- 28. The Primrose Line – Episode 28
- 29. The Primrose Line – Episode 29
- 30. The Primrose Line – Episode 30
- 31. The Primrose Line – Episode 31
- 32. The Primrose Line – Episode 32
- 33. The Primrose Line – Episode 33
- 34. The Primrose Line – Episode 34
“Grandpa, is that lady your girlfriend?”
Adrienne’s question hung in the air while Jim and Laura finished their coffee.
Laura had to admit that her father handled it well.
Until this moment the subject of “the gardener” had not come up, but if her father thought that he was going to get away with it as easily as that, especially with Adrienne around, he was very much mistaken.
Laura had seen for herself the looks that had passed between the two of them.
“Well, perhaps ‘girlfriend’ is not quite the right term, but it seems that she was once, when Grandpa was much younger and still at school, if that answers your question,” Laura said for him
She hadn’t quite worked out her own reaction to this, or how it might influence the decision her father had to make.
On the way home he’d explained the history between them and the decision that Nicola herself was having to make regarding her future.
If you looked at it logically it would change nothing.
But Laura was at a point in her life when she knew how meaningless logic could be.
“But then she wasn’t, and you married Grandma.” Adrienne was persistent.
“Something like that. Many, many years later.” The answer was not comfortable.
“So, will you marry her now that Grandma’s gone to heaven?”
Emile, nearing the age when the whole girlfriend business was becoming embarrassing, could take no more.
“Adrienne, stop asking such stupid questions. Nicky is just someone helping with the garden so that Grandpa can sell the house for more money and then come and live with us. Isn’t that right, Grandpa?”
“It’s not quite as simple as that, but yes, along those lines, Emile.”
Emile was also at an age when he could spot an adult being evasive.
“But Daddy’s doing up the chalet for you.”
Laura decided it was time to step in.
“He would be doing that anyway, darling, whatever Grandpa decides to do.”
“But I thought it was already decided!” Emile protested.
“Yes, you had good reason to believe that. I did, too, but that was before this house suddenly became mine. Now I have to decide what to do with it.”
Jim was conscious of how complex his life was becoming.
“And now he’s met the Railway Lady and that makes things even more difficult to decide, doesn’t it, Grandpa?”
Adrienne was enjoying this. Usually, it was Emile who was always right.
“Look, why don’t you two go and play in the garden while the sun’s still out?” Laura interrupted with a wry look at her father.
“Grandpa’s got enough unexpected problems without you adding to them with impertinent questions.”
“You are,” Emile told his sister. “Come on, I’ve seen lots of old wood at the bottom of the garden. We could build a den with it!”
“Watch out for rusty nails!” Jim called out, for once thankful to see them go.
“So, is it more of a problem than it was?” Laura looked directly at her father.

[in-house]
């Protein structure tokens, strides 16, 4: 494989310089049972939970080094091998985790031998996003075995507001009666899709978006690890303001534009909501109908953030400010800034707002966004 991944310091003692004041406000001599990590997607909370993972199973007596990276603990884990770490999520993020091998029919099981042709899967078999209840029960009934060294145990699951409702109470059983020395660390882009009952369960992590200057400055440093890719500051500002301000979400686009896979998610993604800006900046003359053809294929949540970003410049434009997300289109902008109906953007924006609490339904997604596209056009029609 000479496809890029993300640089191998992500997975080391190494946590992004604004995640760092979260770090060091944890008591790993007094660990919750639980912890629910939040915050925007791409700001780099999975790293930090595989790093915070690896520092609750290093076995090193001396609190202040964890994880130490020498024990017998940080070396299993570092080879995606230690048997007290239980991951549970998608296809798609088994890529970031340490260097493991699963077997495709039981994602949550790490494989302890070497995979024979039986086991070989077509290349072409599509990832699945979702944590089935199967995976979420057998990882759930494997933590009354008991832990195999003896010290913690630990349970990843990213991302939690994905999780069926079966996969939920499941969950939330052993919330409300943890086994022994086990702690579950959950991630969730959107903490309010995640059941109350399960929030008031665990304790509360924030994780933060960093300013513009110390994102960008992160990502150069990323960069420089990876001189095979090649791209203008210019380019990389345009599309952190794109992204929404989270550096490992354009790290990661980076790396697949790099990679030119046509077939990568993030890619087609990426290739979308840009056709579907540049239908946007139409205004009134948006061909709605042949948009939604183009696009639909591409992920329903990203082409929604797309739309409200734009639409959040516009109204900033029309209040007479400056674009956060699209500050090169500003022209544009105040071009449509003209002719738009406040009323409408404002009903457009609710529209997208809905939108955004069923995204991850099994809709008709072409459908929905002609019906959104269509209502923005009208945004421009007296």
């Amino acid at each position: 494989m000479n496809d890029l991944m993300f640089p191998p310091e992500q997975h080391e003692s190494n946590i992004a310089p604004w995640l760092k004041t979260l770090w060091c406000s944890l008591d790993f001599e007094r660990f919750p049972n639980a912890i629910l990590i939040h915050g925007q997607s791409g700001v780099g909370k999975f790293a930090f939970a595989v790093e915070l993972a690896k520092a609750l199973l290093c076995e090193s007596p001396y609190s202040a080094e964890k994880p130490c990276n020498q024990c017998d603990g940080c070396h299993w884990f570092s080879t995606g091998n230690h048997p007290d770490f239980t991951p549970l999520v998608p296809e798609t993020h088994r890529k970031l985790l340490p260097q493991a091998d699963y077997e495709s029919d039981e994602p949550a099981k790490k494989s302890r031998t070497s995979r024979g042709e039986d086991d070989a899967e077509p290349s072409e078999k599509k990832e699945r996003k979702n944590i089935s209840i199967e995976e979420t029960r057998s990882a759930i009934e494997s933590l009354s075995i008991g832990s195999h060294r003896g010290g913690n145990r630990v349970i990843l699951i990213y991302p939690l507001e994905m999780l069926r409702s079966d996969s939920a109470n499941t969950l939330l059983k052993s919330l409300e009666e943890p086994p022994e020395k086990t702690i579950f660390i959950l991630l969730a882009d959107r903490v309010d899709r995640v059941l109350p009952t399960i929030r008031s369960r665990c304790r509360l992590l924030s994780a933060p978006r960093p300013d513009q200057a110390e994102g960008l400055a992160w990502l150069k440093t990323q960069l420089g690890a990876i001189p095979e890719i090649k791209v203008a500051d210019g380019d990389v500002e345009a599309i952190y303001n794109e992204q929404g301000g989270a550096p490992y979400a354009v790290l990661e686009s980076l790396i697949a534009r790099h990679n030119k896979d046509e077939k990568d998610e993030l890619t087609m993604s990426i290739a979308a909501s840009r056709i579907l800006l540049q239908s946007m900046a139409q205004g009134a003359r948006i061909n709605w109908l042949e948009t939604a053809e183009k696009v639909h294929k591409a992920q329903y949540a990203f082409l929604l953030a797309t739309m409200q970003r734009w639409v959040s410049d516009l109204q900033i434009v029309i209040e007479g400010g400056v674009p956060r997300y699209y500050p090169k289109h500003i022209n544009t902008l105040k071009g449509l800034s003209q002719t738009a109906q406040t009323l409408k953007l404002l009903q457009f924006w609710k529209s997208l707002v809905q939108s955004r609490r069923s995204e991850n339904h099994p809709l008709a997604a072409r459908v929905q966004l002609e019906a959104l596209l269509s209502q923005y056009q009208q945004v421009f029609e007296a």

“What do you mean?”
“Come on, Dad, an old girlfriend walks back into your life at a critical moment . . .”
“What are you saying, Laura?”
“Doesn’t it strike you that we might both just be in the same boat?”
Father and daughter looked at each other.
* * * *
Nicola was just making her first cup of tea when Billy Boswell rapped on her door. She glanced at the clock. Even for Billy the time was a little enthusiastic.
“Come in, Billy,” she said, opening the door. “I know it’s a busy weekend coming our way, but –”
“We’ve been done over again, Nicky, and this time they’ve trashed the booking hall and robbed the souvenir shop!”
“Billy, no! How bad is it?”
“Bad enough. We can clean the mess up, but we can’t get the books and stuff back!”
“I’ll get my coat. At least the insurance should pay for the stolen goods.”
Billy made a cynical noise.
“Yes, but when – and will they? They could say that, in light of recent events, our security is not up to scratch.”
They began to walk towards the station.
“That means me, I guess,” Nicola said. “I never heard a thing last night.”
“And that’s what worries me. They managed to do an awful lot of damage without anyone hearing anything.
“No-one’s blaming you, Nicola; you’re not an official security guard here.”
“No, but it makes a good case for appointing one!”
Billy said nothing. It was true there had been rumblings from some committee members concerning Nicola’s vulnerability.
They entered the booking hall.
An aerosol spray had redecorated much of the paintwork and a can of black paint meant that the smooth flagstone floor would require some diligent scrubbing.
The old railway posters, so painstakingly collected over the years, were now only fit for the bin.
The small shop adjoining the booking office had been virtually stripped of its books, magazines and toys.
Billy shook his head.
“They didn’t even break a window. Crafty, no noise.”
A car pulled up outside.
“I called the police; looks like they’re here. I suppose we’d better get ready for some questions. Not that the answers will take long – we don’t have any!”